Gamma oscillations in genetic mouse models of schizophrenia
- Research Opportunity
- PhD, Masters by Research, Honours
- Number of Honour Places Available
- Medicine and Radiology
- Royal Melbourne Hospital
|Dr Matt Hudsonfirstname.lastname@example.org||99030862|
|A/Prof Nigel Jonesemail@example.com||99030862||Personal web page|
Current treatments for schizophrenia remain inadequate, particularly when it comes to treating cognitive dysfunction, which is increasingly being considered a crucial aspect of the disorder. Recent developments in schizophrenia research propose high frequency neuronal oscillations in the gamma frequency band (30-80Hz) are abnormal in the disorder. Considering gamma oscillatory activity has been shown to be closely associated with sensory and cognitive processes, it has been suggested that these gamma oscillatory abnormalities may be closely linked to cognitive impairment in schizophrenia. The neuronal mechanisms underlying gamma oscillatory activity are unclear, however, several neuronal subtypes may be involved. For this project, we will investigate the involvement of specific cell types in the regulation of gamma oscillatory activity through the use of genetically modified mice. Specifically, genetically modified mice in which specific neuronal cell types are altered will undergo surgical implantation of electrodes to allow for the recording of oscillatory activity in several brain regions. Experiments will then be conducted to record oscillatory activity during cognitive behavioural tasks. Through this approach, we hope to enhance understanding of the neuronal mechanisms underlying gamma oscillatory activity and to determine whether alterations in gamma oscillatory activity are linked to cognitive ability.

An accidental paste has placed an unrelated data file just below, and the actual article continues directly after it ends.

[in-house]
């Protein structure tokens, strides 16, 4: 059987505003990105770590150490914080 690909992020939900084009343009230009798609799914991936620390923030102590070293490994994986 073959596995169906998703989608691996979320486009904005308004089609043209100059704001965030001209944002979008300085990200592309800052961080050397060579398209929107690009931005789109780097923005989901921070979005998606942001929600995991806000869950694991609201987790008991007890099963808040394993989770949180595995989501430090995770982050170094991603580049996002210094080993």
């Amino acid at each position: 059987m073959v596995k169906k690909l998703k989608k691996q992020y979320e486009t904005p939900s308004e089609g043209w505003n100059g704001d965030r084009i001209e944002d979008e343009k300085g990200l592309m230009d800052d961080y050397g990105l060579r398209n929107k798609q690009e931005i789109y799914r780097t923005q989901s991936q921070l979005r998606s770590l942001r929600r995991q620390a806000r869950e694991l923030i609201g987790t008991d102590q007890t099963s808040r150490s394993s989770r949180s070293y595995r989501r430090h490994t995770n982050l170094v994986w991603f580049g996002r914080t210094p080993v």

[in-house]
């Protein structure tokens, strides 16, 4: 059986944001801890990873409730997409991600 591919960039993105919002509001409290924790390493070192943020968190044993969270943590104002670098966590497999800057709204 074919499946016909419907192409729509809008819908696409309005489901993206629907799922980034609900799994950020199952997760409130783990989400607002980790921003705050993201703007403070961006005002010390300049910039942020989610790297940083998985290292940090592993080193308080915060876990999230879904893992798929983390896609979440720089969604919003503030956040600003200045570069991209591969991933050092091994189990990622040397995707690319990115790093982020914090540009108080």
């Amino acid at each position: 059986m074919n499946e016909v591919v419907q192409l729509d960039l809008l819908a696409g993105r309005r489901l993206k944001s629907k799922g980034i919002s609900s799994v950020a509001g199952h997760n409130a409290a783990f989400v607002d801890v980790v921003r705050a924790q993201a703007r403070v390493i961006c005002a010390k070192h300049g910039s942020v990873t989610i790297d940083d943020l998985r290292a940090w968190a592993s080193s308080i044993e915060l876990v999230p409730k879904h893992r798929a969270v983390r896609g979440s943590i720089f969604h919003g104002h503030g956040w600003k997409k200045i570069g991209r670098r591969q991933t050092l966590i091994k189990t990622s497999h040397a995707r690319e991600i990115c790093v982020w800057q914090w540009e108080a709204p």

Faculty Research Themes
School Research Themes
PhD, Masters by Research, Honours
Students who are interested in joining this project will need to consider their elegibility as well as other requirements before contacting the supervisor of this research
For further information about this research, please contact a supervisor.
Research NodeRoyal Melbourne Hospital
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